Social Innovation Meetup: “Exploring Labs for Social Change” – presentation notes

130425_Social Innovation MeetupOn April 25, Social Innovation Meetup #4, organized by Hivos and Kennisland, was held in Amsterdam. Theme: “Exploring Labs for Social Change”.  Social innovation labs are very popular as instruments for “changing the system”. However, what actually happens in these labs? How do they help accomplish social change? What’s in “the black box”?

Keynote speakers sharing innovation stories from Kenya, Finland, and Canada were Daudi Were of Ushahidi, Marco Steinberg of the Helsinki Design Lab and Vanessa Timmer of One Earth. In the two days prior to the meetup, representatives of living labs (hubs, experimental learning spaces, etc.) from all over the world gathered in “Lab2“.  Together, these people in the vanguard explored new examples and solutions for system change, some of which were reported at the meetup.  There was also supposed to be a panel discussion to see how their lessons learnt might apply to the Dutch context, but unfortunately that part was cancelled.
The presentations were brief and intense, relaying a flurry of interesting ideas and references. Like at the “Designing Social Cities of Tomorrow” workshop last year, I took presentation notes. They are rough, and only minimally edited, although I have added some links and excerpts from the sites linked to. Together, I think these notes give a nice overview of the many dimensions experienced at the international front lines of real social innovation.
Introduction 
A brief introductory speech was given by Remco Berkhout of Hivos.  There are many tough global problems, like climate change, for which there are no clearcut solutions. Hivos believes that citizen action is key to addressing these problems. People from all over the world are involved in such processes of social innovation. There are many interpretations of what is social innnovation: any idea that makes the world better, creativity of communities to make things better, popukar participation, with resources going to the communities, and so on. The silos need to go. Cities in the south can be great sources of inspiration. Given the pressing problems, labs there are often much more advanced than here in the West!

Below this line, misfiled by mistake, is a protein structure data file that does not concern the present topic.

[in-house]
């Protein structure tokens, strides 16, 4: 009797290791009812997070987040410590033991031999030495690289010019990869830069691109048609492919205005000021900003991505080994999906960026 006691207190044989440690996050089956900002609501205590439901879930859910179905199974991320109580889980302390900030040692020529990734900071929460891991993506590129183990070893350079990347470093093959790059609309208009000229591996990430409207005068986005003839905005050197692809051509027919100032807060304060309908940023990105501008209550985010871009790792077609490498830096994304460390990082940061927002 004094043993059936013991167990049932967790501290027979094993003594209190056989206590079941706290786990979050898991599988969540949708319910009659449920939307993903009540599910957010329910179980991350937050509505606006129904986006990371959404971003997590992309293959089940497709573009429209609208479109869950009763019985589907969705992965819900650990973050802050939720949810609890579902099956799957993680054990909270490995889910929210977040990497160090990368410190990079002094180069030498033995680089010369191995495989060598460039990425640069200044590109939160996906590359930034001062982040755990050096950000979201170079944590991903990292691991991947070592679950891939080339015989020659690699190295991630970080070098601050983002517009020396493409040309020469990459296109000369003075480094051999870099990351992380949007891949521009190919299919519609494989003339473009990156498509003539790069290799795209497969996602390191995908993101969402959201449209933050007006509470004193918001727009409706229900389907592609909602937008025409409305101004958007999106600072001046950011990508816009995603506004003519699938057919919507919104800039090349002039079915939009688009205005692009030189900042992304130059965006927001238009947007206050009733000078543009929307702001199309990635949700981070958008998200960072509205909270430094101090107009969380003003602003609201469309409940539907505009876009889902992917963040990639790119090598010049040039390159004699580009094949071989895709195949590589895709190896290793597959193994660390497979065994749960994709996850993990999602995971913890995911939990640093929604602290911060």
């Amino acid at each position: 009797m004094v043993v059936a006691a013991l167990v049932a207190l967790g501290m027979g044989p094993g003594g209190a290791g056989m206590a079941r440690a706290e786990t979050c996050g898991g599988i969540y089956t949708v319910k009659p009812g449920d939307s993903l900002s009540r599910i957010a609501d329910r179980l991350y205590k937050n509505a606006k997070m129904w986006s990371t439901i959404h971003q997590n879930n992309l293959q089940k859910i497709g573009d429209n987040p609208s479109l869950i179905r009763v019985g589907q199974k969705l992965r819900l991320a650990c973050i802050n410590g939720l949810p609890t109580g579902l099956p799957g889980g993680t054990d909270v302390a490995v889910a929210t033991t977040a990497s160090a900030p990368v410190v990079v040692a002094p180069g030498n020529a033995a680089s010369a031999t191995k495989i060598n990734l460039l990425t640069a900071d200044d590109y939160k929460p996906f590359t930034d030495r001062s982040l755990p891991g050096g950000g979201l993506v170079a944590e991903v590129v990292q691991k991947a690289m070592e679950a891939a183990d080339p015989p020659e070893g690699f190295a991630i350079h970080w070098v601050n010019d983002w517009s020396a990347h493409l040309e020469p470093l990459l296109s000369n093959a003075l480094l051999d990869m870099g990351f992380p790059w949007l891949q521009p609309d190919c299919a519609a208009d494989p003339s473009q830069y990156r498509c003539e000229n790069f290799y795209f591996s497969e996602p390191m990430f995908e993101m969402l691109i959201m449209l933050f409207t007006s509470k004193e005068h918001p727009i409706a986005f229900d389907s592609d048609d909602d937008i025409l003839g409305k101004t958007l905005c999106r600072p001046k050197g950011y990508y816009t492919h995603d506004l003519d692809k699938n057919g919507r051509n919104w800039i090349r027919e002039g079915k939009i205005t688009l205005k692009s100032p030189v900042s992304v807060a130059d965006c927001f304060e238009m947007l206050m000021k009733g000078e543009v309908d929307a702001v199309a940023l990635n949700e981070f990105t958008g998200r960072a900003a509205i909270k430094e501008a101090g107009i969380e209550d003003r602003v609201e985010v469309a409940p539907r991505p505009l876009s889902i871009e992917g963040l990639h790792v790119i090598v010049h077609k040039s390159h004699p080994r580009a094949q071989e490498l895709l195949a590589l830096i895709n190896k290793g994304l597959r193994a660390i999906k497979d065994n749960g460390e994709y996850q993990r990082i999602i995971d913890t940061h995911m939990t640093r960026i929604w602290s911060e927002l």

Daude Were (Ushahidi, Kenya)
In 2007, all hell broke loose after the Kenyan elections, resulting in many riots and murders. Many stories were un(der)reported. We needed to find stories of what was happening, curate them, map them, and archive them. Ushahidi was born, very quickly, in a couple of days. Ushahidi means “witness” or “testimony”. It really is a platform + community + movement.  The basic idea: from people in need to people who help. Does it work? Yes, it’s use has spread way beyond Kenya,  e.g. during the Haiti earthquake  and the Japanese tsunami the platform was used as an emergency platform. By now, it has got many other uses, including mapping harassments, oil spills, social revolutions (Arab Spring, Occupy), and monitoring elections (Tanzania and Zambia), mapping the different reasons why people voted in the Canadian elections, and so on. It is changing the way info flows in the world. How? We meet you where you are (in creating a great diversity of interfaces for sending to and receiving info from the platform). Both high-end applications (for decision makers) and low-end applications (to reach the masses) are important. In an emergency, you can have it set  up in only a few minutes (via crowdmap.com). It’s “Made in Africa”: “if it works here, it will work anywhere in the world :-)”.
We created iHub. Nairobi’s Innovation Hub for the technology community is an open space for the technologists, investors, tech companies and hackers in the area. This space is a tech community facility with a focus on young entrepreneurs, web and mobile phone programmers, designers and researchers.  It is a place to physically meet, partner up, share ideas, get exposure and support. We have over 9,000 members. It’s much more than just another cybercafe: over 40 companies have come out of it in the past few years.  We also have a number of initiatives designed to build an ecosystem around the Kenyan tech entrepreneur: Hub Research, iHub Consulting, iHub Supercomputing Cluster, and the iHub User Experience (UX) Lab. iHubs are started all over the country.